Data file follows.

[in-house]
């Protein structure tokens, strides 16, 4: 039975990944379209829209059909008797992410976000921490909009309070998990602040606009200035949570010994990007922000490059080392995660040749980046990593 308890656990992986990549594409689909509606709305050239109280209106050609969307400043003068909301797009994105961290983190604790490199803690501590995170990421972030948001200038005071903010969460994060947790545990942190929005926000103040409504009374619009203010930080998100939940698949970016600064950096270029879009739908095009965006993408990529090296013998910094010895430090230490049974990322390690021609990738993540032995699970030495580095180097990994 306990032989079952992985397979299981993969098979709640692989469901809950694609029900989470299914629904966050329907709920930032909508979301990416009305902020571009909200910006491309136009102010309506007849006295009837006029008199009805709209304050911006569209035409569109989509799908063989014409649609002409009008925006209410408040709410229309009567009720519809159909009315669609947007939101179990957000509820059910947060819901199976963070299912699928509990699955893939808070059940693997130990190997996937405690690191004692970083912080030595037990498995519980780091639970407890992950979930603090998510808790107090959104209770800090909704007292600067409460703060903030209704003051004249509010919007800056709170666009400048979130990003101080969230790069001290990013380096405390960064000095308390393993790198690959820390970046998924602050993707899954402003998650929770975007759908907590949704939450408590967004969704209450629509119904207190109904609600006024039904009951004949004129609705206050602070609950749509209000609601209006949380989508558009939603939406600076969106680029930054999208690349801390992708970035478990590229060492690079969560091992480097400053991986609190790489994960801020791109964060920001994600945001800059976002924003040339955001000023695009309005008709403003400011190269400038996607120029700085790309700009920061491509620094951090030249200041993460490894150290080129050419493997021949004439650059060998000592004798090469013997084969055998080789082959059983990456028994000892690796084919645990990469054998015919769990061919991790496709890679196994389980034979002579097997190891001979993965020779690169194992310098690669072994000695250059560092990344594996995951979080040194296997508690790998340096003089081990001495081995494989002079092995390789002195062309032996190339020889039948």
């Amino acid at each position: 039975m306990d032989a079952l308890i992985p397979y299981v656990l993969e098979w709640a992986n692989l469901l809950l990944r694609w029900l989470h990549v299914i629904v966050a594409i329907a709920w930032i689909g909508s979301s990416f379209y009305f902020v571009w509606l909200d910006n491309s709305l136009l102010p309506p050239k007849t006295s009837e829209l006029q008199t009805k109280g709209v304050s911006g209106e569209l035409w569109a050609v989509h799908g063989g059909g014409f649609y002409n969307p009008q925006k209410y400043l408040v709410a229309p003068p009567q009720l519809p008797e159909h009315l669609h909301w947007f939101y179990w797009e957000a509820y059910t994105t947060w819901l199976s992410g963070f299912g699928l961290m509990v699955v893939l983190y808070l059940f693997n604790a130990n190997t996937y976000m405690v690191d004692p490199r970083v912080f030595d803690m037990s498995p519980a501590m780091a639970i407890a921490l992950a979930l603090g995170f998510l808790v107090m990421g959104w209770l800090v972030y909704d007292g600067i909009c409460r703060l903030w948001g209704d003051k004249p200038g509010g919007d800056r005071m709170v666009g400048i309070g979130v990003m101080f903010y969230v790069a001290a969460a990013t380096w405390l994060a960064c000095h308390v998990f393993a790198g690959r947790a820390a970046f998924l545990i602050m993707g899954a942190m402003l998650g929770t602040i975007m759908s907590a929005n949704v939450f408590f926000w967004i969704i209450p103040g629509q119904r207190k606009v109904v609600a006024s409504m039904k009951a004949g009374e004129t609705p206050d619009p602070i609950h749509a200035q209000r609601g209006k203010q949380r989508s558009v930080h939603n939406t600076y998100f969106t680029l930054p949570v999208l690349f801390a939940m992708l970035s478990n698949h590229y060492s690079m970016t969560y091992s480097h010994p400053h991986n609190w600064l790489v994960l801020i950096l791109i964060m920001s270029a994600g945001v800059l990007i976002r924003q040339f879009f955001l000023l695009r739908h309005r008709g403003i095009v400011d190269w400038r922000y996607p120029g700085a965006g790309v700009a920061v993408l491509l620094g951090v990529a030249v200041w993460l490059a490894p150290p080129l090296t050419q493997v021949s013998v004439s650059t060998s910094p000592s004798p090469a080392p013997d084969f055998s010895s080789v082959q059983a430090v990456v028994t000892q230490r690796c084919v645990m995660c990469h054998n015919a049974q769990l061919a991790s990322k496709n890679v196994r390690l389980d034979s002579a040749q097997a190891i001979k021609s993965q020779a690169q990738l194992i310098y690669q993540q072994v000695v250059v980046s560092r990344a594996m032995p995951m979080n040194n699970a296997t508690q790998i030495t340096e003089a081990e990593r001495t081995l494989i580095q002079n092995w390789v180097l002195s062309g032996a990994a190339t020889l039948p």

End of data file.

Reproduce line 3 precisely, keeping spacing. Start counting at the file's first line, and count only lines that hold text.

């Amino acid at each position: 039975m306990d032989a079952l308890i992985p397979y299981v656990l993969e098979w709640a992986n692989l469901l809950l990944r694609w029900l989470h990549v299914i629904v966050a594409i329907a709920w930032i689909g909508s979301s990416f379209y009305f902020v571009w509606l909200d910006n491309s709305l136009l102010p309506p050239k007849t006295s009837e829209l006029q008199t009805k109280g709209v304050s911006g209106e569209l035409w569109a050609v989509h799908g063989g059909g014409f649609y002409n969307p009008q925006k209410y400043l408040v709410a229309p003068p009567q009720l519809p008797e159909h009315l669609h909301w947007f939101y179990w797009e957000a509820y059910t994105t947060w819901l199976s992410g963070f299912g699928l961290m509990v699955v893939l983190y808070l059940f693997n604790a130990n190997t996937y976000m405690v690191d004692p490199r970083v912080f030595d803690m037990s498995p519980a501590m780091a639970i407890a921490l992950a979930l603090g995170f998510l808790v107090m990421g959104w209770l800090v972030y909704d007292g600067i909009c409460r703060l903030w948001g209704d003051k004249p200038g509010g919007d800056r005071m709170v666009g400048i309070g979130v990003m101080f903010y969230v790069a001290a969460a990013t380096w405390l994060a960064c000095h308390v998990f393993a790198g690959r947790a820390a970046f998924l545990i602050m993707g899954a942190m402003l998650g929770t602040i975007m759908s907590a929005n949704v939450f408590f926000w967004i969704i209450p103040g629509q119904r207190k606009v109904v609600a006024s409504m039904k009951a004949g009374e004129t609705p206050d619009p602070i609950h749509a200035q209000r609601g209006k203010q949380r989508s558009v930080h939603n939406t600076y998100f969106t680029l930054p949570v999208l690349f801390a939940m992708l970035s478990n698949h590229y060492s690079m970016t969560y091992s480097h010994p400053h991986n609190w600064l790489v994960l801020i950096l791109i964060m920001s270029a994600g945001v800059l990007i976002r924003q040339f879009f955001l000023l695009r739908h309005r008709g403003i095009v400011d190269w400038r922000y996607p120029g700085a965006g790309v700009a920061v993408l491509l620094g951090v990529a030249v200041w993460l490059a490894p150290p080129l090296t050419q493997v021949s013998v004439s650059t060998s910094p000592s004798p090469a080392p013997d084969f055998s010895s080789v082959q059983a430090v990456v028994t000892q230490r690796c084919v645990m995660c990469h054998n015919a049974q769990l061919a991790s990322k496709n890679v196994r390690l389980d034979s002579a040749q097997a190891i001979k021609s993965q020779a690169q990738l194992i310098y690669q993540q072994v000695v250059v980046s560092r990344a594996m032995p995951m979080n040194n699970a296997t508690q790998i030495t340096e003089a081990e990593r001495t081995l494989i580095q002079n092995w390789v180097l002195s062309g032996a990994a190339t020889l039948p």